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Discussion Starter · #1 ·
This is the reprint from a G35 forum I frequent. I've been using his method for washing my car for years and it really helps cut down on the swirls. Before I paste, I want to summarize the two most important tips in this post (in case you get bored and don't read the whole thing)

1) Use multiple wash mits on different parts of the car (at least one for wheels, rockers, lower trim and anotehr for main body panels) and rinse them in CLEAN water everytime you go back for more soap - that means two buckets, just like your grandma does the dishes.
2) ALWAYS move your wash mit, drying towel, whatever touches your car, in a back and forth motion, from the highest to the lowest point on each panel. Imagine letting a drop of water hit your hood, whatever direction it runs, that's the way you should be wiping - example: up/down on your doors, back/forth on your hood - the idea here is that, no matter how careful you are, you WILL be putting some minor scratches on your car. If you always move your pads in teh same direction, and move them in a way that minimizes the direction sunlight is reflected, your "swirls" will actually be only straight marks and will be MUCH harder to see.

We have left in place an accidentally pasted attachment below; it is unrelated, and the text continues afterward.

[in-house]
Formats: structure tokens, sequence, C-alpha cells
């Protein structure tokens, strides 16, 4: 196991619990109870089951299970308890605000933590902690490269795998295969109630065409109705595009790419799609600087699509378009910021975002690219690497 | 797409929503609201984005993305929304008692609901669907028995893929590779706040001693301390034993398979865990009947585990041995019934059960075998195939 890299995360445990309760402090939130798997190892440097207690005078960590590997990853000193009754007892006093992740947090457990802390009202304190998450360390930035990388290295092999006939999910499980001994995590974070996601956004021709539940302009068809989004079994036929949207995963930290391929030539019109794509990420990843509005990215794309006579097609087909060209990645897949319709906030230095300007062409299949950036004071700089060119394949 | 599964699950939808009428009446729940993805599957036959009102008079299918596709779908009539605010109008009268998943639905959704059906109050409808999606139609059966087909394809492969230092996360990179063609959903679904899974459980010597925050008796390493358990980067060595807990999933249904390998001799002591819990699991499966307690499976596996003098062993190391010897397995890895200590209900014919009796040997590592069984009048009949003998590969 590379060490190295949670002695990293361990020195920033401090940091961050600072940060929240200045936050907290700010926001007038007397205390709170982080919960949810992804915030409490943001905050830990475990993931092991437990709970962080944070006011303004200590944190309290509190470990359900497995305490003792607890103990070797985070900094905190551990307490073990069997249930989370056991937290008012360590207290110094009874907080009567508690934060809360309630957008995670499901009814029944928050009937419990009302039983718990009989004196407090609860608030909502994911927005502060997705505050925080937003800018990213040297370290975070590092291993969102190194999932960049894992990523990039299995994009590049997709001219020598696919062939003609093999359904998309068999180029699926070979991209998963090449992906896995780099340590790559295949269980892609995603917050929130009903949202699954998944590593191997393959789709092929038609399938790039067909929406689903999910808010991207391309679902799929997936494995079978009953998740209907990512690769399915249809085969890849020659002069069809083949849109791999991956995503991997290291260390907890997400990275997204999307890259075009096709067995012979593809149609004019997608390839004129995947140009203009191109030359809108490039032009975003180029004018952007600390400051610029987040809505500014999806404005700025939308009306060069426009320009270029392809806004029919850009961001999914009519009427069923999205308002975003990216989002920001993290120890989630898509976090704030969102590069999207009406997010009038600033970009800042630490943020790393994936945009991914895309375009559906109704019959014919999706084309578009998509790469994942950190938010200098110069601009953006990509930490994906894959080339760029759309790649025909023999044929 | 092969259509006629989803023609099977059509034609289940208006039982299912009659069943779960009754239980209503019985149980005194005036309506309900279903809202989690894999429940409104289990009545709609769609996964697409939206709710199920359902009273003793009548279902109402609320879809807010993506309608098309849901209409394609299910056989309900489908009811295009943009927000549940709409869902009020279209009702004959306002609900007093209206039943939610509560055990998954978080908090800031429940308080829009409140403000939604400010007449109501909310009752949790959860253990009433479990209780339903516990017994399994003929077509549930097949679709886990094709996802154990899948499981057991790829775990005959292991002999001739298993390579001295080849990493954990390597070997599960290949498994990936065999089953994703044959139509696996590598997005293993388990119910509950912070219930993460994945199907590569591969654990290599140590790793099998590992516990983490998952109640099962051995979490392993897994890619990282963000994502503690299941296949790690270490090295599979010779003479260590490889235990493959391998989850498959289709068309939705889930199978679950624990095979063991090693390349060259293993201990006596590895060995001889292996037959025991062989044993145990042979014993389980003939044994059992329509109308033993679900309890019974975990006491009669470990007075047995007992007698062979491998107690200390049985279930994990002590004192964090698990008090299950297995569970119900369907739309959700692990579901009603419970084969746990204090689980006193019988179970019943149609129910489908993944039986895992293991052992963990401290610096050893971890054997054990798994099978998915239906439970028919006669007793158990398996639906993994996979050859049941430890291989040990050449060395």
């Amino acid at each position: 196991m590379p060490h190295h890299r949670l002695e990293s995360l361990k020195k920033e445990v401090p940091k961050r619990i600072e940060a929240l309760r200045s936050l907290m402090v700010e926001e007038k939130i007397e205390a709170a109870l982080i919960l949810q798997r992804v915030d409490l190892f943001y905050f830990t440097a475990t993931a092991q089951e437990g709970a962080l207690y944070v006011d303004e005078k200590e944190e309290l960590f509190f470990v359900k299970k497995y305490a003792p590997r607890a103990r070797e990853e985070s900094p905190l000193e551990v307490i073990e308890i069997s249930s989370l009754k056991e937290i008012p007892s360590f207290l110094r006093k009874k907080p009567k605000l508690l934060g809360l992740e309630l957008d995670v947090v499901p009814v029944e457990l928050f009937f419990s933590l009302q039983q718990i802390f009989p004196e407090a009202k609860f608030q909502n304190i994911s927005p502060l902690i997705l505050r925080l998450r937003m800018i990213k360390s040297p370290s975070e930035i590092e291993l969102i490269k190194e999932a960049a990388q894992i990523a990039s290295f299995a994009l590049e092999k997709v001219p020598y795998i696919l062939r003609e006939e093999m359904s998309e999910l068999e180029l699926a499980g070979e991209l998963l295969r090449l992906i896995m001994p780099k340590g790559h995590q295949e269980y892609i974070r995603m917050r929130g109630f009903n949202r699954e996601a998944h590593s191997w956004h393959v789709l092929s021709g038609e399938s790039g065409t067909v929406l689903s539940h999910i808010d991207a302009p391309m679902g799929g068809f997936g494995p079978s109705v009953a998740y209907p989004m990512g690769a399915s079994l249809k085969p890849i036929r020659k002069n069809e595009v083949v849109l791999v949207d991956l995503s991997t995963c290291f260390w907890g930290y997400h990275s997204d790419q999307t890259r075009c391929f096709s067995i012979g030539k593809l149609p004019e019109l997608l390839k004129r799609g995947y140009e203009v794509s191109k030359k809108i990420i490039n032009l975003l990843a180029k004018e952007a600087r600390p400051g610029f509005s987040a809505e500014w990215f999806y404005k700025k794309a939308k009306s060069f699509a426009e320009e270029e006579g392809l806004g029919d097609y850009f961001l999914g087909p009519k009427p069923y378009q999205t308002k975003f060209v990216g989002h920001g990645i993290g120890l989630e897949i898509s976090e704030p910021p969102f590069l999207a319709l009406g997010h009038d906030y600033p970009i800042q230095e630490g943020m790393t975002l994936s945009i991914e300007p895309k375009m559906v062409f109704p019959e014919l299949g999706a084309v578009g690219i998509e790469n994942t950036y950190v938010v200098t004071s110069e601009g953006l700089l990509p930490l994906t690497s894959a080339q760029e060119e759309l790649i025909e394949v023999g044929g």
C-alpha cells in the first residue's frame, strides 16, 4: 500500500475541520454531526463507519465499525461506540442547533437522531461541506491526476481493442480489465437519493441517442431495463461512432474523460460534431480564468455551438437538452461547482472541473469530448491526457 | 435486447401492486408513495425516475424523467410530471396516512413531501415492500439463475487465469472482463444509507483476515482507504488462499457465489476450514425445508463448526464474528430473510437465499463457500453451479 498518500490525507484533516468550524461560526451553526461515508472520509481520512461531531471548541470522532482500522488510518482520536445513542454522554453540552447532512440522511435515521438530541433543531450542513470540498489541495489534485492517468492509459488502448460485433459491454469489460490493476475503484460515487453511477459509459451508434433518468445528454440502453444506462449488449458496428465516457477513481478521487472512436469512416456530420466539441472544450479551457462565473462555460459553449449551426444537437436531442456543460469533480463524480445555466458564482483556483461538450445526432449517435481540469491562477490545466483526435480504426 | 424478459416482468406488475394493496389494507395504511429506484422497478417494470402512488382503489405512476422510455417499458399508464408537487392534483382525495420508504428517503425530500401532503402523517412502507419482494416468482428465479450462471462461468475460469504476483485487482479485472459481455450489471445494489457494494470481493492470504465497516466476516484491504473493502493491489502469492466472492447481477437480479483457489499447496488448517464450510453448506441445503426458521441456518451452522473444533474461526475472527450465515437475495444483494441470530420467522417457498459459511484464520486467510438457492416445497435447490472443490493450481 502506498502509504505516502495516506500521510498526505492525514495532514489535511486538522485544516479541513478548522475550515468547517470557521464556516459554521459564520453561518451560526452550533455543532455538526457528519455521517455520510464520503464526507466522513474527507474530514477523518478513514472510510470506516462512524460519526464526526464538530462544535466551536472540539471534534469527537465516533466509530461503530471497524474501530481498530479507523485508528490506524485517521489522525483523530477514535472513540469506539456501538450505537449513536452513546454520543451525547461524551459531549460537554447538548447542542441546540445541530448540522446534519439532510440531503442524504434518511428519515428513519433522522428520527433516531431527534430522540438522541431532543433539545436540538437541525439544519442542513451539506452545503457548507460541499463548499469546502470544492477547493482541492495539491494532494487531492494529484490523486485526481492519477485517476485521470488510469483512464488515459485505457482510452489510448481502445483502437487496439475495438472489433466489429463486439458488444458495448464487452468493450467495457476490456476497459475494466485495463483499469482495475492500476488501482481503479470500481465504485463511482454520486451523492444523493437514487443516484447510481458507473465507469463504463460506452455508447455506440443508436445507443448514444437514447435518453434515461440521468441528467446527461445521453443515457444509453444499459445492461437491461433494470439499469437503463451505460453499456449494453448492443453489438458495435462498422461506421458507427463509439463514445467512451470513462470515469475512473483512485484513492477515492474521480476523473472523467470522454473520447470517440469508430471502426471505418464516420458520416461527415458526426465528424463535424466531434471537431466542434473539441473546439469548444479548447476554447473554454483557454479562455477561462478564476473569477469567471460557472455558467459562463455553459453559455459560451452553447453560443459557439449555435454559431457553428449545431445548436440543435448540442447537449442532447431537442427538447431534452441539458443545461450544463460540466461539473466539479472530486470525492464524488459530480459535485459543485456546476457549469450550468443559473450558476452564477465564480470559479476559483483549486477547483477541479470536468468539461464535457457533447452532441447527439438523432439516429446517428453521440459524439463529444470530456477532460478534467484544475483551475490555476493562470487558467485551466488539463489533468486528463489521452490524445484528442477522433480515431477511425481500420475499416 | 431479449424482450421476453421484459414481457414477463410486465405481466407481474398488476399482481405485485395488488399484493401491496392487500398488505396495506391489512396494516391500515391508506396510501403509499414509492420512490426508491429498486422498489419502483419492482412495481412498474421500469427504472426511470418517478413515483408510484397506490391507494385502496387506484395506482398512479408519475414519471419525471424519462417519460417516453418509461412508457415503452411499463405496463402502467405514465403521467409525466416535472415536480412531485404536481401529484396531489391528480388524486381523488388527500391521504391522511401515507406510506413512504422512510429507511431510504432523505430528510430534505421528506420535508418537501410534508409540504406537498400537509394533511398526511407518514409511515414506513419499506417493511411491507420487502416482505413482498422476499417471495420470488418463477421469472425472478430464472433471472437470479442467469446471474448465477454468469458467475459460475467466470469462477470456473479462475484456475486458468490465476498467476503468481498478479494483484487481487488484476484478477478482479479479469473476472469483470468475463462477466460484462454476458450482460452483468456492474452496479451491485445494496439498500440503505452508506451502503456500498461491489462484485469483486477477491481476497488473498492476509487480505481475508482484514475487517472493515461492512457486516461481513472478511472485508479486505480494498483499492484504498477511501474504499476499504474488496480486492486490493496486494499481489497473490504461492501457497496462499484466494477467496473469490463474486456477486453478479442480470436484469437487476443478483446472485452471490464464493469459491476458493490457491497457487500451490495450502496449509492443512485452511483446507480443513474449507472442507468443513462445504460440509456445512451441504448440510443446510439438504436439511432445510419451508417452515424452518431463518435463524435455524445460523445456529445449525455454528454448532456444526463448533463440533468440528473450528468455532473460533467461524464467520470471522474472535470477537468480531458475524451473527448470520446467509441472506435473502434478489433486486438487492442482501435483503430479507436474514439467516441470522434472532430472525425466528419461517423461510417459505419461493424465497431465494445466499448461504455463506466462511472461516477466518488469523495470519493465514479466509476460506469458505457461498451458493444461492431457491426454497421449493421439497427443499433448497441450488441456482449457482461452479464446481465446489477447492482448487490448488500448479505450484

Ok, on to the post. Source:

OK, so maintenance. Now this is even more important that polishing. Why? Proper maintenance means less polishing is required over the life of the car. You want to wash and seal/wax in ways that DO NOT scratch the car, thus eliminating the need for polishing. So, the most important part of car care: how do I wash?

I wash in two ways, either the regular bucket + hose way, or with a rinseless wash. I will go over both.

First, bucket and hose. OK, products I use:

One or two buckets, both with grit guards. You can get them at CT (red, $15.99)
At *least* 2 sheepskin wash mitts. Why 2 or more? you'll see.
A good automotive soap. What's good? Most are; Meguiars deep crystal is cheap, locally available, and good. JUST DONT USE TOO MUCH OR IT WILL STRIP WAX. Use the quantity directed, don't just pour a bunch in the bucket. Remember, as nice as suds are, too many = too much detergent.
2-3 good microfiber drying towels.
5+ good microfiber clothes.
A good all purpose cleaner and/or bug remover. I like poorboys apc 2:1 with water or bug squash 3:1 with water.
A wheel cleaner and sealant

So, so let's start:

First, the wheels. I only use a wheel cleaner if there is a significant amount of brake dust. What wheel cleaners do I like? The best, imo, locally available are Eagle One All Wheel & Tire Cleaner (caustic), or for less acidic/caustic, their aluminum wheel cleaner. A lot of you have P21S cleaner; use it when needed, it's great stuff.

Put the car in the shade. This is important. If you're using two buckets, fill one with soap and water and the other with just water.

If the wheels are dirty go to step 1, if not, step 3:
1) Hose wheels off (make sure they are not hot). Spray wheel cleaner on wheels and let dwell. Agitate with a brush (a wheel brush, not a tooth brush or a carpet bursh) or an old wash mitt, or an old mf cloth. Something soft basically.